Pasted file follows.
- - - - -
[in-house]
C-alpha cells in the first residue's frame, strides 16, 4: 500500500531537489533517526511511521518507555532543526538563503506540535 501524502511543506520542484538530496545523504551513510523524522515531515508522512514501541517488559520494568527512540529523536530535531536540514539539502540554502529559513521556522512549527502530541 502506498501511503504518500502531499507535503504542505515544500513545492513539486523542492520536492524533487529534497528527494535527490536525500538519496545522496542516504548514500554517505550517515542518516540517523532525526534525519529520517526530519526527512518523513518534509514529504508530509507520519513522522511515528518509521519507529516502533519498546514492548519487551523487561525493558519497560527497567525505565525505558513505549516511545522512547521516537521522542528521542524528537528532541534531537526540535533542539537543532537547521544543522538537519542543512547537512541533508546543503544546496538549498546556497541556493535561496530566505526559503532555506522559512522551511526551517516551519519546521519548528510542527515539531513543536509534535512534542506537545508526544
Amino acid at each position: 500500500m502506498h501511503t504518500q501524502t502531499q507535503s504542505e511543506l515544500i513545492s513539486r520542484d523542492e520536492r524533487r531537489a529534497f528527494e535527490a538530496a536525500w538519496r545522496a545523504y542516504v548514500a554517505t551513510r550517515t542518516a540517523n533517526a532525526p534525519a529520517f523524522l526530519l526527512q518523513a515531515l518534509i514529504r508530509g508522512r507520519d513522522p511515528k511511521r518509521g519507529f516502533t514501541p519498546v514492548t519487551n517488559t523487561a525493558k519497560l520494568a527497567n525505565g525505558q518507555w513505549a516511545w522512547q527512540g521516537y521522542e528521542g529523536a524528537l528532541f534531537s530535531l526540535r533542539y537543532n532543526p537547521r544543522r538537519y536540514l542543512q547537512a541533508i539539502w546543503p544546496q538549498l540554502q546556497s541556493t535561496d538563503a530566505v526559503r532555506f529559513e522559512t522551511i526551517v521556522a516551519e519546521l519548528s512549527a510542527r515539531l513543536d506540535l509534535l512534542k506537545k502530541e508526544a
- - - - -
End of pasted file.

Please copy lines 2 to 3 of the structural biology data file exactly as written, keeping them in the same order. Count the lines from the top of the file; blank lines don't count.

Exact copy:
C-alpha cells in the first residue's frame, strides 16, 4: 500500500531537489533517526511511521518507555532543526538563503506540535 501524502511543506520542484538530496545523504551513510523524522515531515508522512514501541517488559520494568527512540529523536530535531536540514539539502540554502529559513521556522512549527502530541 502506498501511503504518500502531499507535503504542505515544500513545492513539486523542492520536492524533487529534497528527494535527490536525500538519496545522496542516504548514500554517505550517515542518516540517523532525526534525519529520517526530519526527512518523513518534509514529504508530509507520519513522522511515528518509521519507529516502533519498546514492548519487551523487561525493558519497560527497567525505565525505558513505549516511545522512547521516537521522542528521542524528537528532541534531537526540535533542539537543532537547521544543522538537519542543512547537512541533508546543503544546496538549498546556497541556493535561496530566505526559503532555506522559512522551511526551517516551519519546521519548528510542527515539531513543536509534535512534542506537545508526544
Amino acid at each position: 500500500m502506498h501511503t504518500q501524502t502531499q507535503s504542505e511543506l515544500i513545492s513539486r520542484d523542492e520536492r524533487r531537489a529534497f528527494e535527490a538530496a536525500w538519496r545522496a545523504y542516504v548514500a554517505t551513510r550517515t542518516a540517523n533517526a532525526p534525519a529520517f523524522l526530519l526527512q518523513a515531515l518534509i514529504r508530509g508522512r507520519d513522522p511515528k511511521r518509521g519507529f516502533t514501541p519498546v514492548t519487551n517488559t523487561a525493558k519497560l520494568a527497567n525505565g525505558q518507555w513505549a516511545w522512547q527512540g521516537y521522542e528521542g529523536a524528537l528532541f534531537s530535531l526540535r533542539y537543532n532543526p537547521r544543522r538537519y536540514l542543512q547537512a541533508i539539502w546543503p544546496q538549498l540554502q546556497s541556493t535561496d538563503a530566505v526559503r532555506f529559513e522559512t522551511i526551517v521556522a516551519e519546521l519548528s512549527a510542527r515539531l513543536d506540535l509534535l512534542k506537545k502530541e508526544a